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Am J Public Health. 2007 Nov;97(11):2088-93. Epub 2007 Sep 27.

Major depressive episodes and work stress: results from a national population survey.

Author information

  • 1University of Rochester Medical Center, Rochester, New York 14462-8409, USA. emma_robertsonblackmore@urmc.rochester.edu

Abstract

OBJECTIVES:

We determined the proportion of workers meeting criteria for major depressive episodes in the past year and examined the association between psychosocial work-stress variables and these episodes.

METHODS:

Data were derived from the Canadian Community Health Survey 1.2, a population-based survey of 24324 employed, community-dwelling individuals conducted in 2002. We assessed depressive episodes using the Composite International Diagnostic Interview.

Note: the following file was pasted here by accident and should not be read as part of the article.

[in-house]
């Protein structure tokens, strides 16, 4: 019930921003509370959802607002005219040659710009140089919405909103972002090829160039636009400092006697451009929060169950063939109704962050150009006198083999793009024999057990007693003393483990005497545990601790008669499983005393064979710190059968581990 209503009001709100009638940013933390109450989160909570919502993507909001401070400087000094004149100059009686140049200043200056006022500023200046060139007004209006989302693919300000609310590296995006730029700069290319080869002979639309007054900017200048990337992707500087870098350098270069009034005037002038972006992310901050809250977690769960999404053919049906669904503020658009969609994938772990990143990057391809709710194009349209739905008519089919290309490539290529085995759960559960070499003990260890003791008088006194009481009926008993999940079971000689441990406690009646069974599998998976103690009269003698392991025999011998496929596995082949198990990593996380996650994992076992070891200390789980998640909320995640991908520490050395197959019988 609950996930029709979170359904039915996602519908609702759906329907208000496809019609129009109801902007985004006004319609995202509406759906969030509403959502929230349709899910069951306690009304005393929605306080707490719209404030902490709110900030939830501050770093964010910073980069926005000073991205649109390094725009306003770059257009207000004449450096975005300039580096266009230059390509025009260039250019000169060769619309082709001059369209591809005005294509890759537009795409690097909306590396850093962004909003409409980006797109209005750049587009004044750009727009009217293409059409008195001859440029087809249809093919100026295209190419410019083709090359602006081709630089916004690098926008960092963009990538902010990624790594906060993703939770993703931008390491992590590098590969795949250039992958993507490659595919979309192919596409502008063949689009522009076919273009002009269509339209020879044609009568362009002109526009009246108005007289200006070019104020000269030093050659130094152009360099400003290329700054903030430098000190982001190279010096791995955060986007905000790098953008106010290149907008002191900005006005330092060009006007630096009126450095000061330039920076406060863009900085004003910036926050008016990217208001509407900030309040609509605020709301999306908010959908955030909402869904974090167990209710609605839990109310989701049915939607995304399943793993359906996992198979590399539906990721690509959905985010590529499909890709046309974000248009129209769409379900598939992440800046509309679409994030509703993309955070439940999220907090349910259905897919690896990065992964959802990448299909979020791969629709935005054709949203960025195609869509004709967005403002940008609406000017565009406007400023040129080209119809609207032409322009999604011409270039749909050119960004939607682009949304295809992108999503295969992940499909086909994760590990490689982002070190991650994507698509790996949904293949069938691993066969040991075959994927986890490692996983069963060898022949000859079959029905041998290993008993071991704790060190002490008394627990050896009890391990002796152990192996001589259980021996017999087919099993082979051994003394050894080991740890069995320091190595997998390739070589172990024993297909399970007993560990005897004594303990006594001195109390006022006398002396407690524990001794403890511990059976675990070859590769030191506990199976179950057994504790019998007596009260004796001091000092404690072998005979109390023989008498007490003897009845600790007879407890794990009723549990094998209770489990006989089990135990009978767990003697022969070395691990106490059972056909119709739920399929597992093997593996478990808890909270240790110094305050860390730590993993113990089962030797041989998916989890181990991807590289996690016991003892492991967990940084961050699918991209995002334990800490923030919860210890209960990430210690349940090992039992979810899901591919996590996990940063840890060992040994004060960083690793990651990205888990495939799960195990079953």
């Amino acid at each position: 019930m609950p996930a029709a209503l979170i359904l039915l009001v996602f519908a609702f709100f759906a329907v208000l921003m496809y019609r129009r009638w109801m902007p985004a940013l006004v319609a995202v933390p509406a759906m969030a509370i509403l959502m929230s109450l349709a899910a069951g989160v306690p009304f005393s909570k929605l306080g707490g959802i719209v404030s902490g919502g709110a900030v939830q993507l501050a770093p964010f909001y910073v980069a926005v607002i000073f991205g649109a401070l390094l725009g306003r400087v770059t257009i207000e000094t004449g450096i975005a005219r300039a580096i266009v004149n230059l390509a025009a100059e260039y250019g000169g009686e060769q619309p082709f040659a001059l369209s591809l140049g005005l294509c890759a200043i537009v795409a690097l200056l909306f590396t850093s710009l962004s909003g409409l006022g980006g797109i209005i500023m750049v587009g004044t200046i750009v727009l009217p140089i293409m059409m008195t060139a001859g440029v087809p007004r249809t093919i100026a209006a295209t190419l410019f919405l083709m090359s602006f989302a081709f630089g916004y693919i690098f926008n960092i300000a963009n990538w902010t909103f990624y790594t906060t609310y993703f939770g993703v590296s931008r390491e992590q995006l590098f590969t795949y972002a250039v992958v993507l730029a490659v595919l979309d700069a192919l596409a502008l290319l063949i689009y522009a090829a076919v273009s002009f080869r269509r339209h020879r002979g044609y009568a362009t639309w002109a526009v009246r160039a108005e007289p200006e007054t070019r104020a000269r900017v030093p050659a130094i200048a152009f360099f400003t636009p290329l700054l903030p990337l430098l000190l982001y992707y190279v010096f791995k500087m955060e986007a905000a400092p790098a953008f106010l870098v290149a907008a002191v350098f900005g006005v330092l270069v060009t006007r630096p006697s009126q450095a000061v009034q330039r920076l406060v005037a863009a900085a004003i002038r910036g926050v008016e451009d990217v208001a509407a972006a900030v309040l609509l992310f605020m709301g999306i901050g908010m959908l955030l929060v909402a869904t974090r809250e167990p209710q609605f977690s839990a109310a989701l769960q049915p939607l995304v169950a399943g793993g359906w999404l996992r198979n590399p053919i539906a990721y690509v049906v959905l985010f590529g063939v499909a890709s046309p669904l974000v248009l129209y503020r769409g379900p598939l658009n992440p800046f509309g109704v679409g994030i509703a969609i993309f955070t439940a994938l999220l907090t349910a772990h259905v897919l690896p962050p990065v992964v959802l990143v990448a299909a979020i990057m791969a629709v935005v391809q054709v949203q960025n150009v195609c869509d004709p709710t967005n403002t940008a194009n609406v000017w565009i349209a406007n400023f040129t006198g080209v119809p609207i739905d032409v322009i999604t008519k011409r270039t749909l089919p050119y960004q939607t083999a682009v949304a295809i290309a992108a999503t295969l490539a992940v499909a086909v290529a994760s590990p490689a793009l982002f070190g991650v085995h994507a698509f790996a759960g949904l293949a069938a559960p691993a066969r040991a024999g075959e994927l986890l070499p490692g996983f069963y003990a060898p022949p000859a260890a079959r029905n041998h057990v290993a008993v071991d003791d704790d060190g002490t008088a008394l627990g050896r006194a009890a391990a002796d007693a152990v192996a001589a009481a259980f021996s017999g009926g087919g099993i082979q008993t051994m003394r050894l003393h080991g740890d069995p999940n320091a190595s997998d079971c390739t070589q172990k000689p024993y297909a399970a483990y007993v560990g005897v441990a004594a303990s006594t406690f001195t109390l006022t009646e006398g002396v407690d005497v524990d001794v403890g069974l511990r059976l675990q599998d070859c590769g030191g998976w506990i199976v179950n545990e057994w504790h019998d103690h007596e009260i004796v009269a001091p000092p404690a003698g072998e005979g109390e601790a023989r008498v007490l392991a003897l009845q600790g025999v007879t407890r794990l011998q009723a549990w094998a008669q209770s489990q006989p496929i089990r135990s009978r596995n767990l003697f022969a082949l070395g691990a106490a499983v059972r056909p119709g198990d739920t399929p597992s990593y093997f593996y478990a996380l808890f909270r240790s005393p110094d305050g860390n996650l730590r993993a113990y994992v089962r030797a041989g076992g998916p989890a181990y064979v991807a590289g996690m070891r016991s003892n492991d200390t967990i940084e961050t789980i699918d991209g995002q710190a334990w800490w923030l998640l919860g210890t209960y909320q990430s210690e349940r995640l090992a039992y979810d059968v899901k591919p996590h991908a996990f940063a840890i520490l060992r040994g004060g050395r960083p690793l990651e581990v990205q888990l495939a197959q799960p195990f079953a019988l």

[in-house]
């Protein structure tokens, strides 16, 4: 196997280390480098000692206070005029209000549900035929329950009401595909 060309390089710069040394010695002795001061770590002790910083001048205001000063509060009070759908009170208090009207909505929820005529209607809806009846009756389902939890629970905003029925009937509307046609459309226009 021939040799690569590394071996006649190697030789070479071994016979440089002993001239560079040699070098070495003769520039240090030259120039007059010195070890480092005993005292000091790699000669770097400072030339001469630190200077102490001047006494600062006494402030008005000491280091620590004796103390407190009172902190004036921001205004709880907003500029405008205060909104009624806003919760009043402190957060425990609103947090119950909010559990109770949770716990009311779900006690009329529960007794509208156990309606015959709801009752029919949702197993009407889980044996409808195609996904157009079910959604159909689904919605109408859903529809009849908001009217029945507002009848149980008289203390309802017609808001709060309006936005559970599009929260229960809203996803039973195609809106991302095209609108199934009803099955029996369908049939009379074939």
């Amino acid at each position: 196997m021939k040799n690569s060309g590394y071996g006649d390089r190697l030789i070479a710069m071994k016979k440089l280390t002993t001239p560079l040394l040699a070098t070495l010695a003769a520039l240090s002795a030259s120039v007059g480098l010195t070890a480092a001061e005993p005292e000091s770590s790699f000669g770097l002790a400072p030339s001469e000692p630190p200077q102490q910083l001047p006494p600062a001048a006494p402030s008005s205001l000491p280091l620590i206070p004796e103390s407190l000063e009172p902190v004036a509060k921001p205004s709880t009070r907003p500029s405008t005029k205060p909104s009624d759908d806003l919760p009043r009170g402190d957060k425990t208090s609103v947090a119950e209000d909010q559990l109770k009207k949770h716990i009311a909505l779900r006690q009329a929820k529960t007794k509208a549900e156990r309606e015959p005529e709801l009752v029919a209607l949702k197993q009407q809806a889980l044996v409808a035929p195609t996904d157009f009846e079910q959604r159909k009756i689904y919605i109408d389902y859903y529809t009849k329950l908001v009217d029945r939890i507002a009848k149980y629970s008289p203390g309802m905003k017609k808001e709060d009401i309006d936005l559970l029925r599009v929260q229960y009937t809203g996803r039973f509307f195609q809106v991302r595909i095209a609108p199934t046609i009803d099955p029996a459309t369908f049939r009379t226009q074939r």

RESULTS:

Of the original sample, 4.6% (weighted n=745948) met criteria for major depressive episodes. High job strain was significantly associated with depression among men (odds ratio [OR]=2.38; 95% confidence interval [CI]=1.29, 4.37), and lack of social support at work was significantly associated with depression in both genders (men, OR=2.70; 95% CI=1.55, 4.71; women, OR=2.37; 95% CI=1.71, 3.29). Women with low levels of decision authority were more likely to have depression (OR=1.59; 95% CI=1.06, 2.39) than were women with high levels of authority.

CONCLUSIONS:

A significant proportion of the workforce experienced major depressive episodes in the year preceding our study. Gender differences appear to affect work-stress factors that increase risk for depression. Prevention strategies need to be developed with employers and employee organizations to address work organization and to increase social support.

PMID:
17901431
[PubMed - indexed for MEDLINE]
PMCID:
PMC2040353
Free PMC Article
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